Of the many benefits that have come from the Generic Drug User Fee Act (GDUFA) over the years, one has been the addition of response times for the FDA to answer Controlled Correspondences (CCs) that were first negotiated under GDUFA II. The Agency issued an FDA CC guidance, which was finalized in December 2020. Having a clock with a defined response time has allowed CC to become a more predictable and useful tool for pharmaceutical companies developing generic products. However, with the updates in GDUFA III that clarified the two levels of CCs and expanded the scope of questions that can be submitted as CCs, the burden on the FDA’s Controlled Correspondence Coordinators may have increased, which has led to an increased level of scrutiny that CCs undergo before being accepted for review. The enhancements also triggered a new draft guidance, which was released in December 2022, to coordinate with the CC program under GDUFA III (currently, both guidances are listed on the FDA’s site). Since the release of the December 2022 draft guidance, the rejection rate of CCs has noticeably increased. There are some measures that industry can take to increase the acceptance rate, but there is also room for improvement by the FDA as well.

In order to help guide yourself and your firm through these new GDUFA III additions, we recommend that authors of CCs verify against the December 2022 draft guidance that all new requirements have been met. Among the new requirements that came about in the December 2022 draft guidance is that CCs can no longer be submitted anonymously; the CC must have a named sponsor, either the product developer or an appointed U.S. Agent, and if it is submitted by a U.S. Agent, the Agent must identify the company for which it is the agent and provide a Letter of Authorization dated within the past year for each CC submitted (see draft guidance Section IV. B). The cover letter and the letter of appointment for the U.S. Agent must both be on company letterhead that includes the company’s address. Don’t forget to explicitly state that the correspondence is in relation to a specific drug product and for support of a future or current ANDA as such an omission can be cause for rejection as well.

Proper use of attachments is also critical. Be sure to include only attachments that are relevant. There is a separate place in the CDER NextGen Portal now for attaching related CCs and responses but be sure that the referenced correspondence is actually related. Also, be sure that you do not provide the related correspondence as an attachment to the cover letter. Since the enactment of GDUFA III, we have experienced rejections of CCs for many reasons. For example:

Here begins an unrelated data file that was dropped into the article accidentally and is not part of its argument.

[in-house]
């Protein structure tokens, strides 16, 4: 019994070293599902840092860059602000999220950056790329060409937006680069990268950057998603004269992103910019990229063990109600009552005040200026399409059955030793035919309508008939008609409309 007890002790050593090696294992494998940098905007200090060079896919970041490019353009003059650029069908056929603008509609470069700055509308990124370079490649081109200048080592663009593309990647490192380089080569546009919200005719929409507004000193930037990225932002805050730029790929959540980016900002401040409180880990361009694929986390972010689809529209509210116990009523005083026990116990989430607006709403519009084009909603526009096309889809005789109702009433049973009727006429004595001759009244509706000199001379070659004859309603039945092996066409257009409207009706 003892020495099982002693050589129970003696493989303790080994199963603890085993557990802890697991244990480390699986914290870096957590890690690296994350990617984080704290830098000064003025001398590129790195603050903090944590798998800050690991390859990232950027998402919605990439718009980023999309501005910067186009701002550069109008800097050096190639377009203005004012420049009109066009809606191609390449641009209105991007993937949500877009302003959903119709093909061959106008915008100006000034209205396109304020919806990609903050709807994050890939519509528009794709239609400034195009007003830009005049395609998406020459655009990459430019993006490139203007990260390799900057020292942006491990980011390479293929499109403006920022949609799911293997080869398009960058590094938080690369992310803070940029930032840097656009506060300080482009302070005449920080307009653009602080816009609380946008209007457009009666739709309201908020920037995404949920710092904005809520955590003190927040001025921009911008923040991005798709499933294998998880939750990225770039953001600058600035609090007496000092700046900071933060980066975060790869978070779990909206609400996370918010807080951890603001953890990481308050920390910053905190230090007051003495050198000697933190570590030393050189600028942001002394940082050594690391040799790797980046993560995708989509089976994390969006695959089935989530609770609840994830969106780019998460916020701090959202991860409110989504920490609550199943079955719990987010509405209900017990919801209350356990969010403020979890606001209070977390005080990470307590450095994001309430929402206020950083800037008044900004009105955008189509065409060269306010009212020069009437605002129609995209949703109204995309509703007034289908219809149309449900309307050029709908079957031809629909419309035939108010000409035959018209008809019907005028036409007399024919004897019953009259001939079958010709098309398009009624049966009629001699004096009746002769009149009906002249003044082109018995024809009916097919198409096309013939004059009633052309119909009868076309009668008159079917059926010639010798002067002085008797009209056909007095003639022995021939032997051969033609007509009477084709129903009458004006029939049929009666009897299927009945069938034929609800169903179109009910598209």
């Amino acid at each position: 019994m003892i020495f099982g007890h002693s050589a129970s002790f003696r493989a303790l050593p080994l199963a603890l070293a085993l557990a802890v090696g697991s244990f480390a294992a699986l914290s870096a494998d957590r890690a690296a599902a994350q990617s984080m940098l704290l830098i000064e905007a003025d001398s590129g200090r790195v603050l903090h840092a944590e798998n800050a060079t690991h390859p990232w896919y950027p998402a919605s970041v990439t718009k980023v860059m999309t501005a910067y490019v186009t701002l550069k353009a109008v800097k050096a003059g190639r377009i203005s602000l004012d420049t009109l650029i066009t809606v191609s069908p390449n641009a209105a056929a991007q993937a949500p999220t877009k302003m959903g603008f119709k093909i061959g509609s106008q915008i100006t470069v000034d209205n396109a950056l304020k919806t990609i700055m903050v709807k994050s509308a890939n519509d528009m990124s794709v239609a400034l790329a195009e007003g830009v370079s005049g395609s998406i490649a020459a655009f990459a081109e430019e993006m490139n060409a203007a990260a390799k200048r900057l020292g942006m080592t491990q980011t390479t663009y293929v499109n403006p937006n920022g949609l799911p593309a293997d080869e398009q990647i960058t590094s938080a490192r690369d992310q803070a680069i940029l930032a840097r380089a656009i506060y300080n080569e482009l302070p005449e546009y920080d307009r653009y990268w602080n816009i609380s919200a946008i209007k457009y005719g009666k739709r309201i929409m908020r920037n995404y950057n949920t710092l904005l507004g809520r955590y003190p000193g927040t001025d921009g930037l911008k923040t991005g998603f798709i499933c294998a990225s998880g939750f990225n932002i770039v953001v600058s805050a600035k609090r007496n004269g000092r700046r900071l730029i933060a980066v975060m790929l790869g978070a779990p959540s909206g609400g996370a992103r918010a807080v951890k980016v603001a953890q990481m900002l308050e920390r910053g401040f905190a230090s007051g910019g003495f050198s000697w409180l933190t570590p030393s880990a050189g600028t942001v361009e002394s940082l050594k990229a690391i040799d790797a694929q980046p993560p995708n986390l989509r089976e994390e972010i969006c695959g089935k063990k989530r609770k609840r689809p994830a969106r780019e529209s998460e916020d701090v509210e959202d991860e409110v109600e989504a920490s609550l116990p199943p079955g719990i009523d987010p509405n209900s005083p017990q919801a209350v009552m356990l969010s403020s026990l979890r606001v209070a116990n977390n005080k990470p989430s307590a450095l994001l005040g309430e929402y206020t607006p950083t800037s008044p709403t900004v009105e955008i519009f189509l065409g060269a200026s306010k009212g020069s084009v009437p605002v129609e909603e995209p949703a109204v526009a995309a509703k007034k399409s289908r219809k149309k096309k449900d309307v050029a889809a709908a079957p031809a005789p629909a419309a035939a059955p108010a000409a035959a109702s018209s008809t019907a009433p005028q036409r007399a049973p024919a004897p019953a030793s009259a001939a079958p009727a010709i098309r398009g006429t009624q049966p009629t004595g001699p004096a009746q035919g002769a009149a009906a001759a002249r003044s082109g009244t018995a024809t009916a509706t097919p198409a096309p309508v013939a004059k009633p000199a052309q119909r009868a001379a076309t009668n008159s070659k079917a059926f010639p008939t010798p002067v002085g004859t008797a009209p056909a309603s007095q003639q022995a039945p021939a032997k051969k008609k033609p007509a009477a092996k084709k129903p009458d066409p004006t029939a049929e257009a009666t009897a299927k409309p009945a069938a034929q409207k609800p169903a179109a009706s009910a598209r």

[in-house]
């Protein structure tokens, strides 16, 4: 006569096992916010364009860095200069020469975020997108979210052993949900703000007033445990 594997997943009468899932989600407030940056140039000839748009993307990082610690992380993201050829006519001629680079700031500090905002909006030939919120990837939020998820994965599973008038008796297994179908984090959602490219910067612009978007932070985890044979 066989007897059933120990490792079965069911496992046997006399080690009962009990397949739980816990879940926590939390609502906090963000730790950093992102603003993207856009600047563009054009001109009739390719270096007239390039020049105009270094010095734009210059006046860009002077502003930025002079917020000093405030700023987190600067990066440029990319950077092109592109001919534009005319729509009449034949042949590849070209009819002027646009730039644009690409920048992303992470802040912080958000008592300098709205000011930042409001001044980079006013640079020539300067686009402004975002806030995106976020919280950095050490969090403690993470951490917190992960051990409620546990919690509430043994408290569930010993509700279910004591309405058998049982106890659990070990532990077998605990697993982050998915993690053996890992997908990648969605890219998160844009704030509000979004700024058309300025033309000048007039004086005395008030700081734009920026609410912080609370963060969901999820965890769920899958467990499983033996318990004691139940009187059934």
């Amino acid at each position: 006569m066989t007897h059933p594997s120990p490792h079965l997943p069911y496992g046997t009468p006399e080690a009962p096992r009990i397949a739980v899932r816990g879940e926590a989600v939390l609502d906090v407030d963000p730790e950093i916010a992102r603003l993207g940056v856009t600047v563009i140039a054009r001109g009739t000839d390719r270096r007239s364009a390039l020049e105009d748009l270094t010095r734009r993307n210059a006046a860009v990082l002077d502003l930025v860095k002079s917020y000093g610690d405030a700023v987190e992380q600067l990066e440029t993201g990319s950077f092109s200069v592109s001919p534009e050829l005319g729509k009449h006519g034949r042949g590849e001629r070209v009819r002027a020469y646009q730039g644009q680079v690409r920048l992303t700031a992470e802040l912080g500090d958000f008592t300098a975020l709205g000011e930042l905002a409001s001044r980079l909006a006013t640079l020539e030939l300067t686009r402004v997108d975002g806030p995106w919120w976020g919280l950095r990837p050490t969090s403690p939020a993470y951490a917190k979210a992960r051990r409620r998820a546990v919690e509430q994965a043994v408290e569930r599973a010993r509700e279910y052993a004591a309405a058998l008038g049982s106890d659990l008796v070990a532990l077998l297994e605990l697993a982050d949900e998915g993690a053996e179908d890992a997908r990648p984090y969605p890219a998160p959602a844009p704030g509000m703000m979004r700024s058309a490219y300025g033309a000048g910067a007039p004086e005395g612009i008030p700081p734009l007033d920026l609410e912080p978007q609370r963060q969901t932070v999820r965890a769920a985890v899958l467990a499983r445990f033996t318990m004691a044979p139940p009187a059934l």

• If the related correspondence is still pending, this is grounds for rejection (see draft guidance, Section IV C. 1).
  • If the attachments are not provided in the correct place, this may be grounds for rejection.
  • If the CC coordinator doesn’t think the attachments are related, the CC may be rejected, and, on the flip side, if CCs aren’t attached that the FDA thinks should have been, the CC may be rejected as well.

Our feeling is that if the CC is not deemed related by the review team, this should not be grounds for rejection; the CC coordinator can just ignore it. Should the CC coordinator be the one to make such a decision if the author thought it was relevant to attach?

Once the administrative details have been worked out, take a hard look at the content and the way the information and question(s) are presented. Review the December 2022 draft guidance again and make sure that nothing is included that the guidance says to leave out, such as providing the full product formulation when asking for IID level confirmation of one or only a few ingredients (see Section IV. C of the draft guidance). Is there enough detail for the Agency to respond to the question or might anything be seen as confusing? Is information provided in a narrative that would be provided in a tabular format if it were being submitted in an ANDA? If providing information such as a product formulation, do you have the grades of the excipients listed as requested in the guidance? You cannot read the guidance too many times when drafting a CC, and your ANDA authorship experience will also come in handy. These are the same reviewers so organize and present the information in the format in which they would expect to see it.

Stay tuned for more information in Part 2